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A Cell Becomes a Laser

June 13, 2011

Microscope image showing green laser light shining from a single biological cell (credit: Malte Gather).

The world’s first biological laser has been developed by physicists Malte Gather and Seok-Hyun Yun of Harvard Medical School. Built into a single cell, the laser might one day be used for light-based therapeutics, perhaps killing cancer cells deep inside the body.

The biolaser uses a green fluorescent protein (GFP). The researchers used cells derived from a human kidney, adding the DNA that codes for GFP. The researchers then placed some of the cells producing GFP between two mirrors just one cell’s width apart.

They then pumped the GFP with another laser, one that sends pulses of blue light. Inside the tight cavity, the light bounced back and forth, amplifying the emission from the GFP to a coherent green beam, the researchers report online today in Nature Photonics.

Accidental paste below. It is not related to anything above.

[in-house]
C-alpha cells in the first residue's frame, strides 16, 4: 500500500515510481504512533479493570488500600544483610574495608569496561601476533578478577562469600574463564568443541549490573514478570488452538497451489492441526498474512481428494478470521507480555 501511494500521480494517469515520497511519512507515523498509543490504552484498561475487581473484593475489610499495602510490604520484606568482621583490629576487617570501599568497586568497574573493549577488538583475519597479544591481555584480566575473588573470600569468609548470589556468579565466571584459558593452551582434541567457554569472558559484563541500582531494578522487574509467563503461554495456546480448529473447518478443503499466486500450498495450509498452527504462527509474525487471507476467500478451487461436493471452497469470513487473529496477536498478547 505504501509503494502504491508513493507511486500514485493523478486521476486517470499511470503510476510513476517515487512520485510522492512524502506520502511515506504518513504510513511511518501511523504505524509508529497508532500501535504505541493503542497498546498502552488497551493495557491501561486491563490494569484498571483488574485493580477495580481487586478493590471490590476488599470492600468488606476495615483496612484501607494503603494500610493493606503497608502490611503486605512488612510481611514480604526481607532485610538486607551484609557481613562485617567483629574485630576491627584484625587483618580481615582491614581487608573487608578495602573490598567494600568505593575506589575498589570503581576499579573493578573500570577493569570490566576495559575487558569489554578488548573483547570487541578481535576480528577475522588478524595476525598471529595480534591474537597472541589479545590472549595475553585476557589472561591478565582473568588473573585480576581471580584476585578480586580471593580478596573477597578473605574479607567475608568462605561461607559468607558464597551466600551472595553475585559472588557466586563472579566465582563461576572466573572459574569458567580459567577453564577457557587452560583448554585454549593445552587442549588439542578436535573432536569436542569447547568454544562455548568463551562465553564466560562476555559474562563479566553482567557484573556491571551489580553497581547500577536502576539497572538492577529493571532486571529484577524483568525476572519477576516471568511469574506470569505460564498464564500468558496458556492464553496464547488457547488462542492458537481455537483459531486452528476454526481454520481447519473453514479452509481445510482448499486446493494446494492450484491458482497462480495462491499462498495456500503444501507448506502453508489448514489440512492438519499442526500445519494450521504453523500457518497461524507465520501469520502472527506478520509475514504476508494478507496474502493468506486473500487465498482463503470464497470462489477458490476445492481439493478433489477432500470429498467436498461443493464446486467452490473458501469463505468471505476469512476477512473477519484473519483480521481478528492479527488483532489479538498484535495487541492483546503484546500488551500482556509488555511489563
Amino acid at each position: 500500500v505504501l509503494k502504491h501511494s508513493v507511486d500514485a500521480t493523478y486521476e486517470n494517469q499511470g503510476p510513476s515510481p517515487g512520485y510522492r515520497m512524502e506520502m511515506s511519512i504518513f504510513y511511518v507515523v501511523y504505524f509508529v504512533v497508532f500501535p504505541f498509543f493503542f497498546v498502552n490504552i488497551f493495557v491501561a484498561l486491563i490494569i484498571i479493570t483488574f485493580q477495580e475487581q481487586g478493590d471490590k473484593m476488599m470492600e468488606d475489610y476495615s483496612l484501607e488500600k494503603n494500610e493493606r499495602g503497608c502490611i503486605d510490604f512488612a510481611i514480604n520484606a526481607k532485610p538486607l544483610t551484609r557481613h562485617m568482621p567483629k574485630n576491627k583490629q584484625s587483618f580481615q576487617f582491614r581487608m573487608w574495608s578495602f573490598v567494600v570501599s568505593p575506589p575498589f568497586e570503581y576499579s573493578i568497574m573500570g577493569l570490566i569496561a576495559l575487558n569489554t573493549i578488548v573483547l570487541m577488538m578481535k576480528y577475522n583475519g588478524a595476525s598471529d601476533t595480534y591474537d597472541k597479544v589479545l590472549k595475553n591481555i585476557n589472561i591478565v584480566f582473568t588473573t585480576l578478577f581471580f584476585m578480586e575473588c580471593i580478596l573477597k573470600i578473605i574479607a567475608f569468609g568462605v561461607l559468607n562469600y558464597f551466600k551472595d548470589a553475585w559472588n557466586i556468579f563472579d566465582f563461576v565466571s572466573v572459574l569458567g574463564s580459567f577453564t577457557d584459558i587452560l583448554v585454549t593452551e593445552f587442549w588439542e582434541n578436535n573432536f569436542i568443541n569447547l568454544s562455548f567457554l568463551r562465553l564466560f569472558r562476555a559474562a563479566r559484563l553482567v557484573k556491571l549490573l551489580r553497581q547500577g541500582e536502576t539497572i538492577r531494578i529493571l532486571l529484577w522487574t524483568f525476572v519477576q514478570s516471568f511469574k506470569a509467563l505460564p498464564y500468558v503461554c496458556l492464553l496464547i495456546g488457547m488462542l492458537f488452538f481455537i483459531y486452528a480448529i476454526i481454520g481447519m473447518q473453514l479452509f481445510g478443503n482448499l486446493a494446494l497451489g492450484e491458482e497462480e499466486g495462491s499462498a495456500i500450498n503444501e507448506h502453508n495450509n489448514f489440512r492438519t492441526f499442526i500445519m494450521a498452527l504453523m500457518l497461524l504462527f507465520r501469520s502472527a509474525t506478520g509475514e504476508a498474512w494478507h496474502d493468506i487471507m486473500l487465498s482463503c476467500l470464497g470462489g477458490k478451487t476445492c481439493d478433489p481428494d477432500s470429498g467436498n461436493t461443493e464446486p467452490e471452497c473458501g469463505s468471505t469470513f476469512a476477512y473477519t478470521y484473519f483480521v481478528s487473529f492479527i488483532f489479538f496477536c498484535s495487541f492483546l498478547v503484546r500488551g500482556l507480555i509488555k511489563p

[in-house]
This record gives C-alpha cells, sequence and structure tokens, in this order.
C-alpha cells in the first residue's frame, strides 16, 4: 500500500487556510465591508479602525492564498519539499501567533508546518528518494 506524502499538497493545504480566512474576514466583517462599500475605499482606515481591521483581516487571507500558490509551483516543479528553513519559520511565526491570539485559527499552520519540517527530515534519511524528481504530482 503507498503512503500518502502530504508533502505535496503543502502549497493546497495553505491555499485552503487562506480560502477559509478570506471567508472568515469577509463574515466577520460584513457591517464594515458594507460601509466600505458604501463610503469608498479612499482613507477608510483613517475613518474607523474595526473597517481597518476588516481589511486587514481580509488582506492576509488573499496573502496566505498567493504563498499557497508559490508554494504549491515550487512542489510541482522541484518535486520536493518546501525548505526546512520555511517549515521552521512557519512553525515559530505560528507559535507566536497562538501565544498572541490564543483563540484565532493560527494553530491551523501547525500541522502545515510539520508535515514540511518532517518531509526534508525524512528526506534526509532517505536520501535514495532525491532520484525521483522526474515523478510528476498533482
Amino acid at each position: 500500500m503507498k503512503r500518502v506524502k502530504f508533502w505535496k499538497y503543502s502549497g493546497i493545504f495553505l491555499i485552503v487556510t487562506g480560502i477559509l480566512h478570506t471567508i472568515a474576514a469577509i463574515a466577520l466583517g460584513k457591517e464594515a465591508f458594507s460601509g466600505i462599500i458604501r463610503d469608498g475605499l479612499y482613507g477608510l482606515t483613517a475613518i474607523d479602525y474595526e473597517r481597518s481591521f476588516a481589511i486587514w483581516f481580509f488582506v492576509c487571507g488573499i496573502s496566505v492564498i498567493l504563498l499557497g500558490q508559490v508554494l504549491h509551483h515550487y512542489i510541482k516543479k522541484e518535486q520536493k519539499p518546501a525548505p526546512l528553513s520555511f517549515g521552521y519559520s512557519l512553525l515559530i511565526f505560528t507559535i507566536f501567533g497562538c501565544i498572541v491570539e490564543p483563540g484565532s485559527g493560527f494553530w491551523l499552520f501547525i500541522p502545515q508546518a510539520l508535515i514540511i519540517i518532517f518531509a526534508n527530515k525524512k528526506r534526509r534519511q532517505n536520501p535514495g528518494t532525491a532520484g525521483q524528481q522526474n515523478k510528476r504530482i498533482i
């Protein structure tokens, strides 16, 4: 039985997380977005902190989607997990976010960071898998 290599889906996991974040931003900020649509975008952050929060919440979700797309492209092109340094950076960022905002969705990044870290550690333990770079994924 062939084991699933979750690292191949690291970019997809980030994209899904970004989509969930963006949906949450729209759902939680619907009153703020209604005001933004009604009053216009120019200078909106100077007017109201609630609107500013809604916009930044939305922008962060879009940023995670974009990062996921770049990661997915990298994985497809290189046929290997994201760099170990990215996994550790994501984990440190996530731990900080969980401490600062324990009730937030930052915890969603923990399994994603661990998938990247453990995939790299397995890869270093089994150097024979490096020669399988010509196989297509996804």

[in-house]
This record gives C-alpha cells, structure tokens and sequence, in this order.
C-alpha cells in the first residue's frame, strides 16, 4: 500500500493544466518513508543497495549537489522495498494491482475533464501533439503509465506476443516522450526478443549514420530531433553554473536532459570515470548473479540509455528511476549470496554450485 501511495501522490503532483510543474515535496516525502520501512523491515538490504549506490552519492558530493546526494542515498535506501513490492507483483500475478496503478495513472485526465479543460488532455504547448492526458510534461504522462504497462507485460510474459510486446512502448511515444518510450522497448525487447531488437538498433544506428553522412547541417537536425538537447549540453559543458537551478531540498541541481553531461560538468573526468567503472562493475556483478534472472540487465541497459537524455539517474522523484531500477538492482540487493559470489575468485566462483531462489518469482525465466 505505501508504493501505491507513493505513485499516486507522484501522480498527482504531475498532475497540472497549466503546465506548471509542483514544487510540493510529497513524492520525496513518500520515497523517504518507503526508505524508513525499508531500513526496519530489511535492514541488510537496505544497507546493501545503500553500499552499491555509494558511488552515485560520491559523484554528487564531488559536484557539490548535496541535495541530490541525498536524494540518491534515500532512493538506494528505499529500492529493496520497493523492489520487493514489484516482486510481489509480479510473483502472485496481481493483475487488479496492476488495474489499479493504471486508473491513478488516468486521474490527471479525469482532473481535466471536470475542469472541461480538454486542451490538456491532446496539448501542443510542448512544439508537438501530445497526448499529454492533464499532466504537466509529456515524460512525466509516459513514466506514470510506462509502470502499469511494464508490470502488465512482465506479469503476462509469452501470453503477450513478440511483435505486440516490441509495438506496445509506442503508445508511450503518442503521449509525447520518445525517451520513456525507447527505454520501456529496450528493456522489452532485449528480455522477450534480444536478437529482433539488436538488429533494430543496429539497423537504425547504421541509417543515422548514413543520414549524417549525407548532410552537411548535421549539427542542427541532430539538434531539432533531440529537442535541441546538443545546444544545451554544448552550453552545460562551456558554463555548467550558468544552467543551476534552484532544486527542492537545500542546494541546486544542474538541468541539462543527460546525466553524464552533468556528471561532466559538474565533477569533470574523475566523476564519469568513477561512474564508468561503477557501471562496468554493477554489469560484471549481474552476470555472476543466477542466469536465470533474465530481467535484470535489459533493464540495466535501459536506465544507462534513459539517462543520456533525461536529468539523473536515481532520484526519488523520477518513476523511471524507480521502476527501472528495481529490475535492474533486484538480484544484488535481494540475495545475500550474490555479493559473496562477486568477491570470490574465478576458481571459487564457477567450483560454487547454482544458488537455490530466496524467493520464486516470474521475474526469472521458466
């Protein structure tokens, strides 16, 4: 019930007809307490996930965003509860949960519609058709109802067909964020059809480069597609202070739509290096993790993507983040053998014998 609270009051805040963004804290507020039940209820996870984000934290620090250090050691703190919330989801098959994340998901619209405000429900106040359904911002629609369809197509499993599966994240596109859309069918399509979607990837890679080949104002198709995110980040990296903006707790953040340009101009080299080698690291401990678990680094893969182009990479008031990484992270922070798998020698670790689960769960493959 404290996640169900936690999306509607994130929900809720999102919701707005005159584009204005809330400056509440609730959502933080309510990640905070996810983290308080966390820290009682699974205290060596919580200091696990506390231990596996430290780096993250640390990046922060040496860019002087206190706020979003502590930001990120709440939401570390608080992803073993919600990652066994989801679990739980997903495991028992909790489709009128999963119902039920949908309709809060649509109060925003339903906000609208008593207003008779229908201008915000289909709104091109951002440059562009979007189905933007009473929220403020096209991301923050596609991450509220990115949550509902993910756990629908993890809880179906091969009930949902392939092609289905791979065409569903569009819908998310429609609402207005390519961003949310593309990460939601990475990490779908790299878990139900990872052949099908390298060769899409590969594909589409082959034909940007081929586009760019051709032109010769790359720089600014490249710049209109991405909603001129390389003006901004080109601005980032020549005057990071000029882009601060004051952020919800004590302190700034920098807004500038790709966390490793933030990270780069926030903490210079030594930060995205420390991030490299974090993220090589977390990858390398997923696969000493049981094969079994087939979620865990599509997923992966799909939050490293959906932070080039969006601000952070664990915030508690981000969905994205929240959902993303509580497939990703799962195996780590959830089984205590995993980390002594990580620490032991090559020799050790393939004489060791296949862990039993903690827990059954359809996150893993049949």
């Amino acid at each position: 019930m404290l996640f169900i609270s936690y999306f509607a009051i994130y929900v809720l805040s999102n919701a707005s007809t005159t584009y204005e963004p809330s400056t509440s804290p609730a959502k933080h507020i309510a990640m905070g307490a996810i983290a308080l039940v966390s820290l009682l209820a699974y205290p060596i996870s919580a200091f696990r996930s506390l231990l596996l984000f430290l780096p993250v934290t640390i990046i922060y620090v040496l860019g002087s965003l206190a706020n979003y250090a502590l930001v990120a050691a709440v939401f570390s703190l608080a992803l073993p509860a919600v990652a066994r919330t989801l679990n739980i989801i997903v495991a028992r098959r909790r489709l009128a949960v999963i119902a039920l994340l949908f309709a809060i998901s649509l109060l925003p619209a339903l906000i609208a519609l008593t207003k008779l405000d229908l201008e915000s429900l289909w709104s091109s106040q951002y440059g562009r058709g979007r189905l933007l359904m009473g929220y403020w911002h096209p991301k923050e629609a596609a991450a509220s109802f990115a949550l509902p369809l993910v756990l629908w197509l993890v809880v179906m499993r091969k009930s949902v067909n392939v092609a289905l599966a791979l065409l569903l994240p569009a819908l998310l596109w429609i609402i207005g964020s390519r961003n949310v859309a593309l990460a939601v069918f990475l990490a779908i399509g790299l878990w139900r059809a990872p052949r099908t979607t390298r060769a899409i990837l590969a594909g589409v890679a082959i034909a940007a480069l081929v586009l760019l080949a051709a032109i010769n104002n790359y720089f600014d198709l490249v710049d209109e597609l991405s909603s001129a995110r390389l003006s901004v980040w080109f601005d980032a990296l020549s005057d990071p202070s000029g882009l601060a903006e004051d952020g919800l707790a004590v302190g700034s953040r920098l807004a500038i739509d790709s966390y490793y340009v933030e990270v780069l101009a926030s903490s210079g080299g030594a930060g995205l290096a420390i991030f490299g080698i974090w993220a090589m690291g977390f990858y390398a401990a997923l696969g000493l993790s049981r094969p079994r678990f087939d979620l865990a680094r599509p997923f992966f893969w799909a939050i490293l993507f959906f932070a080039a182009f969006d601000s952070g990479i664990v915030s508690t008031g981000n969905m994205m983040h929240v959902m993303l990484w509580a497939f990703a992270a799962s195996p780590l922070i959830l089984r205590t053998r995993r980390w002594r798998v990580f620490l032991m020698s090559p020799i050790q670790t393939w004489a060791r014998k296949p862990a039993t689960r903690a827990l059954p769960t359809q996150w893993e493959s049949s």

The biolaser could one day help optical communications to shift from inanimate electronic devices to biotechnology. This would make it easier to develop direct human-to-machine interfaces, in which a brain’s neurons signal their operation with flashes of laser light, to be captured by an exterior device. Such an advance might enable disabled people to use computers without a mouse or keyboard, for example.

With biolasers, cells can continually make new GFP. “We might be able to make self-healing lasers,” Gather says.


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